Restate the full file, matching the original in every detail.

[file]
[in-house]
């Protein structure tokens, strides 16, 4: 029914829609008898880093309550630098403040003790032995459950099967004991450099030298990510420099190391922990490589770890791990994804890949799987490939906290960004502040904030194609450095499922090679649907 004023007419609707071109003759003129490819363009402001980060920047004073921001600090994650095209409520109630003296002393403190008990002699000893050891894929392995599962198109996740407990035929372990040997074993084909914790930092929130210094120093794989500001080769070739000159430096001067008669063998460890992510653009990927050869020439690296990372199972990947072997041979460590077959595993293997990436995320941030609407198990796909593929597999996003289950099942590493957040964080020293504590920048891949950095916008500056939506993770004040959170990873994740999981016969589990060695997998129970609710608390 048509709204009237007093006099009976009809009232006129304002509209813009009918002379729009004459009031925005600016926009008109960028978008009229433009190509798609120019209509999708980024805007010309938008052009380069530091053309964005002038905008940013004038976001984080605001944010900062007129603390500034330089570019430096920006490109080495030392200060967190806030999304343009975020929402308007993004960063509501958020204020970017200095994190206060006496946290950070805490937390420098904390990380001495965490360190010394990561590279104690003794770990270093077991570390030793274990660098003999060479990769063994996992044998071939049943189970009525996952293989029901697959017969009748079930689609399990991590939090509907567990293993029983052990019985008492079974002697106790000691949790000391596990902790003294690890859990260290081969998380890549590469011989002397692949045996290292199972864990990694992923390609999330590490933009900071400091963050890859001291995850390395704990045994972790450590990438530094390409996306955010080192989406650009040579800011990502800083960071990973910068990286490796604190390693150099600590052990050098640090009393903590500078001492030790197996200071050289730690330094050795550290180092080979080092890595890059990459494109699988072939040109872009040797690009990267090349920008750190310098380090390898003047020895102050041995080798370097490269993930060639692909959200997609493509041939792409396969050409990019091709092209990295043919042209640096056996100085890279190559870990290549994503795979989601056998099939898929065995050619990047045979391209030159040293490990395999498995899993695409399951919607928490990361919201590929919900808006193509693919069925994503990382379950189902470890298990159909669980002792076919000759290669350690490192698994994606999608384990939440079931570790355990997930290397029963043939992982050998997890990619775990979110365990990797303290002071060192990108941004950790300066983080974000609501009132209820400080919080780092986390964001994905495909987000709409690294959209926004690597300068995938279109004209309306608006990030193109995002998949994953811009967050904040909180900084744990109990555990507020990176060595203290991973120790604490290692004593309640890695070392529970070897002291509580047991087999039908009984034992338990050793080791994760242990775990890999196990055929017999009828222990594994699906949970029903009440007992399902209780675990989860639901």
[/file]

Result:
[in-house]
């Protein structure tokens, strides 16, 4: 029914829609008898880093309550630098403040003790032995459950099967004991450099030298990510420099190391922990490589770890791990994804890949799987490939906290960004502040904030194609450095499922090679649907 004023007419609707071109003759003129490819363009402001980060920047004073921001600090994650095209409520109630003296002393403190008990002699000893050891894929392995599962198109996740407990035929372990040997074993084909914790930092929130210094120093794989500001080769070739000159430096001067008669063998460890992510653009990927050869020439690296990372199972990947072997041979460590077959595993293997990436995320941030609407198990796909593929597999996003289950099942590493957040964080020293504590920048891949950095916008500056939506993770004040959170990873994740999981016969589990060695997998129970609710608390 048509709204009237007093006099009976009809009232006129304002509209813009009918002379729009004459009031925005600016926009008109960028978008009229433009190509798609120019209509999708980024805007010309938008052009380069530091053309964005002038905008940013004038976001984080605001944010900062007129603390500034330089570019430096920006490109080495030392200060967190806030999304343009975020929402308007993004960063509501958020204020970017200095994190206060006496946290950070805490937390420098904390990380001495965490360190010394990561590279104690003794770990270093077991570390030793274990660098003999060479990769063994996992044998071939049943189970009525996952293989029901697959017969009748079930689609399990991590939090509907567990293993029983052990019985008492079974002697106790000691949790000391596990902790003294690890859990260290081969998380890549590469011989002397692949045996290292199972864990990694992923390609999330590490933009900071400091963050890859001291995850390395704990045994972790450590990438530094390409996306955010080192989406650009040579800011990502800083960071990973910068990286490796604190390693150099600590052990050098640090009393903590500078001492030790197996200071050289730690330094050795550290180092080979080092890595890059990459494109699988072939040109872009040797690009990267090349920008750190310098380090390898003047020895102050041995080798370097490269993930060639692909959200997609493509041939792409396969050409990019091709092209990295043919042209640096056996100085890279190559870990290549994503795979989601056998099939898929065995050619990047045979391209030159040293490990395999498995899993695409399951919607928490990361919201590929919900808006193509693919069925994503990382379950189902470890298990159909669980002792076919000759290669350690490192698994994606999608384990939440079931570790355990997930290397029963043939992982050998997890990619775990979110365990990797303290002071060192990108941004950790300066983080974000609501009132209820400080919080780092986390964001994905495909987000709409690294959209926004690597300068995938279109004209309306608006990030193109995002998949994953811009967050904040909180900084744990109990555990507020990176060595203290991973120790604490290692004593309640890695070392529970070897002291509580047991087999039908009984034992338990050793080791994760242990775990890999196990055929017999009828222990594994699906949970029903009440007992399902209780675990989860639901």